While it can be caluclated using linear assumptions, this is ideally determined experimentally. Since we are dealing with delays, inertia and smoothing, we don't have to be at full load when doing our experiments. The important part is that we are in a range reasonably free of constraints. For instance, we want enough load on the system that the temps are high enough that the fans don't hit their minimum running speeds. In the case of my pump, my setpoint is intentionally lower than it can ever achieve at full system load, in order to firce it to run at 100% at those times. I want to avoid this when doing the experiments, instead running at a lower load.

    1.) Start with P, I and D at zero. (not sure what to do with the hysteresis and reset time variables, can't find those in my reading)

    2.) While monitoring the output (temperature) slowly increase P step by step and give it time to stabilize. The goal is to find the minimum value of P for which we have along term steady oscillation. This value of P becomes your Ku.

    3.) Now measure the period of the oscillations (in seconds?) This value is your Tu

    4.) Now set all of the values as follows:

    upload_2019-4-22_14-9-4.png

    Classic PID: appears to be the traditional setting. It has good amount of overshoot, but settles in after a little bit

    Pessen: appears to be for those who demand an immediate response, and dont care about overshoot. You wind up with more overshoot than the Classic.

    Some Overshoot: Like the classic PID, but less overshoot in exchange for a little longer delay

    No Overshoot: No overshoot at all, more delay

    Have I got it right thus far?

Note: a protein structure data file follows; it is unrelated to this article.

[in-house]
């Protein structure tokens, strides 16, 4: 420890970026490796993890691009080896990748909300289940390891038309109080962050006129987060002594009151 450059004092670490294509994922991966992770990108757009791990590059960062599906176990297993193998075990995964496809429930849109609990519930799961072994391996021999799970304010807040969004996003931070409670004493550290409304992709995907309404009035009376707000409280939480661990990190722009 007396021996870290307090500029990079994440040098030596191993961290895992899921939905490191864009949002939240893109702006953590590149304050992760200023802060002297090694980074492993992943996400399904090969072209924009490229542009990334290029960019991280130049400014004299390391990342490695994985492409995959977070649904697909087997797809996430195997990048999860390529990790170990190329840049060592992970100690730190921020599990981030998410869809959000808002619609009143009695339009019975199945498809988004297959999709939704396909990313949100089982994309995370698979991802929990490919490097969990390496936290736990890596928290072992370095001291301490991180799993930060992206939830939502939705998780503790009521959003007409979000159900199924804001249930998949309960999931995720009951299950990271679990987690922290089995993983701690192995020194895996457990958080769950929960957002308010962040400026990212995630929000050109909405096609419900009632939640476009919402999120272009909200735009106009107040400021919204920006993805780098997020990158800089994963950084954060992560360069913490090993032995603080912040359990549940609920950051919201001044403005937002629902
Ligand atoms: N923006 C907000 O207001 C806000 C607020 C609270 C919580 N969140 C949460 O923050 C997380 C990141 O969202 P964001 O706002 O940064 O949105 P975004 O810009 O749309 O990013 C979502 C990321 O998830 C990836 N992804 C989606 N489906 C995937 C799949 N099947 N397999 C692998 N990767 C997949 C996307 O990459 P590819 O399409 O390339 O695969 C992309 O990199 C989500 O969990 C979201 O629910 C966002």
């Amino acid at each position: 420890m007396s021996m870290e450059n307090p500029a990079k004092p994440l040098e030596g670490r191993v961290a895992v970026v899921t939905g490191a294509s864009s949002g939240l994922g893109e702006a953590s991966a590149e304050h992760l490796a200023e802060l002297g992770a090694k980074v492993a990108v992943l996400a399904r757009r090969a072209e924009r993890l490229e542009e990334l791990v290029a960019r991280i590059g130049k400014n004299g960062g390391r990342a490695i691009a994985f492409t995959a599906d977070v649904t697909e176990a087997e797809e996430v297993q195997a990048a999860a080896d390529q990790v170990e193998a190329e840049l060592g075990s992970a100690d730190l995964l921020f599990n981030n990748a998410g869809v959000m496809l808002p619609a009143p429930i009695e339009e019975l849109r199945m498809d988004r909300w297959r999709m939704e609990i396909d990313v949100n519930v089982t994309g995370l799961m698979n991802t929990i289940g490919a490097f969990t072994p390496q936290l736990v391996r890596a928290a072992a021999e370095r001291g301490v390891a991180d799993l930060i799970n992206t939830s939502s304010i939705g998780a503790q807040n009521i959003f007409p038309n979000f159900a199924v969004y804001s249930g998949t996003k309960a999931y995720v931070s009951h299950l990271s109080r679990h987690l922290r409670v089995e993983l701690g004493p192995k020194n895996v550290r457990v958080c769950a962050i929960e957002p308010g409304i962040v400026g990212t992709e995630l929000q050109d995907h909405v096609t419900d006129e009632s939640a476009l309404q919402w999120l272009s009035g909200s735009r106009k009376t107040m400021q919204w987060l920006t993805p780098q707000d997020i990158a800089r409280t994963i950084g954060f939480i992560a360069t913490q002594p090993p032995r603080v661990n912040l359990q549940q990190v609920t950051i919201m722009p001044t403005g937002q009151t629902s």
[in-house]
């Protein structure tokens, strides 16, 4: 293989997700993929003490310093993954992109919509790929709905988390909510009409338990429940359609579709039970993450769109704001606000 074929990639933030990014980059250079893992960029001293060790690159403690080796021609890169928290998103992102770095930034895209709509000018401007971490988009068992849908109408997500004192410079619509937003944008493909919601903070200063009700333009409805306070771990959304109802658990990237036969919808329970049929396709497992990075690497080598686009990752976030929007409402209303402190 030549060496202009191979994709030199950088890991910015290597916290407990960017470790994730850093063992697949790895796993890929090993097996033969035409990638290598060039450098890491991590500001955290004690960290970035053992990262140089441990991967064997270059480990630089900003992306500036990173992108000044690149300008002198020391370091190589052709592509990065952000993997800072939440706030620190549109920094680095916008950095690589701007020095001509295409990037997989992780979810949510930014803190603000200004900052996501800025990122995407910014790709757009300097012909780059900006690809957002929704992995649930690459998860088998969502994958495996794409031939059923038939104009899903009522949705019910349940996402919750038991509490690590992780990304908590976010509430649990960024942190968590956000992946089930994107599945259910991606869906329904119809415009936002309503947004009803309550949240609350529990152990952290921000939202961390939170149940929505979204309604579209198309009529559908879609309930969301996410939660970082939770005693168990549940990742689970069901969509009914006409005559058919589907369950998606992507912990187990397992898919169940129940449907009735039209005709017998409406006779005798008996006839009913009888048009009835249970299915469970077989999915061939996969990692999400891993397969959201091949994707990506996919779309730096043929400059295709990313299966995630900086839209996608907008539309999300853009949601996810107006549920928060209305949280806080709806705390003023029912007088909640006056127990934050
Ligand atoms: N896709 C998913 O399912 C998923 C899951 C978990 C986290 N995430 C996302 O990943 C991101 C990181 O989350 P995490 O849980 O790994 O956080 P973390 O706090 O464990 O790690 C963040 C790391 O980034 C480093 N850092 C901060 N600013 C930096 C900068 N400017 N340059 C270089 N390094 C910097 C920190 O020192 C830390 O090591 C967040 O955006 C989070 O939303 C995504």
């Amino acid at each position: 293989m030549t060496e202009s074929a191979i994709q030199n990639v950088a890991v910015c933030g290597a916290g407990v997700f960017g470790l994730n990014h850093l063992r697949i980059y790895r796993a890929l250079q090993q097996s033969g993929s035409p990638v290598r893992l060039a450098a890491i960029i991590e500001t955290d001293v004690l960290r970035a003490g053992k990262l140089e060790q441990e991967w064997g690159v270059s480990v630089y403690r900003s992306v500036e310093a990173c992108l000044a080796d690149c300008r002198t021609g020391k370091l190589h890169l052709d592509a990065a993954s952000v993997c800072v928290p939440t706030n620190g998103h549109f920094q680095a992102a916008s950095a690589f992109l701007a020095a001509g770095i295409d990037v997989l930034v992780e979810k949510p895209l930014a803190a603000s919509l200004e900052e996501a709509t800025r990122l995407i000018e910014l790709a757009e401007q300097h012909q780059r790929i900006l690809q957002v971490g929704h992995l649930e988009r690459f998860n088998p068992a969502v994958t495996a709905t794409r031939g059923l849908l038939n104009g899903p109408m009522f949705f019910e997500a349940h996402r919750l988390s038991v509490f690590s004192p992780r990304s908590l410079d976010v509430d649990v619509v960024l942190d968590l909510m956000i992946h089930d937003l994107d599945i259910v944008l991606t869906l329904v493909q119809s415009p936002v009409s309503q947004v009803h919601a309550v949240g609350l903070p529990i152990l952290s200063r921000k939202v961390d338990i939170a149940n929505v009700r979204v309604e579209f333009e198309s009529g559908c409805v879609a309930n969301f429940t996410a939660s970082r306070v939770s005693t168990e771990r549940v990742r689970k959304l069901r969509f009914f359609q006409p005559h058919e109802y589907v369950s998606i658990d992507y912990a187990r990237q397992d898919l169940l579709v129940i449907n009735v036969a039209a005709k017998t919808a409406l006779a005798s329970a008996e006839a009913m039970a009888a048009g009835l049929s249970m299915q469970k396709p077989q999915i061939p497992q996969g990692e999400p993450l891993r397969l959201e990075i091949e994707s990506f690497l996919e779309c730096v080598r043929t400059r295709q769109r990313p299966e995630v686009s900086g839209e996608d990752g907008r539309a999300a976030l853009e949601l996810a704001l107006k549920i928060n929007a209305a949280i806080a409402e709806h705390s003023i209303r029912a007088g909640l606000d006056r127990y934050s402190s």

The only part I am confused about are which variables are which. Kp, Ki and Kd are fairly straight forward. But what do I do with Ti and Td? And what about those Hysteresis and Reset Time fields?


    The pump should be fairly quick to determine the values for experimentally. I may even do it at idle.

    The fans will be trickier. I'll need to generate some heat, but not too much. Maybe half of my cores in Prime95? Prime95 is tricky as the load changes between runs. Maybe just a steady load on the GPU from, like 4K Heaven loop that ought to peg it at 100%?

    Since I have a large volume of coolant in my loop, there will be a lot of inertia here, so it will be tricky to see when I have oscillation quickly, and the oscillation will have a pretty long period.

    I'd appreciate any thoughts!
     
  14. VanGoghComplex

    VanGoghComplex [H]ard|Gawd

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    You've honestly done more reading on PID loops this morning than I've done since 2012, but if memory serves it like you're on the right path. I can't add much you haven't already read; trial and error is my method, and while that's not the most informed method I can usually make it work. =P
     
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  15. Brian_B

    Brian_B 2[H]4U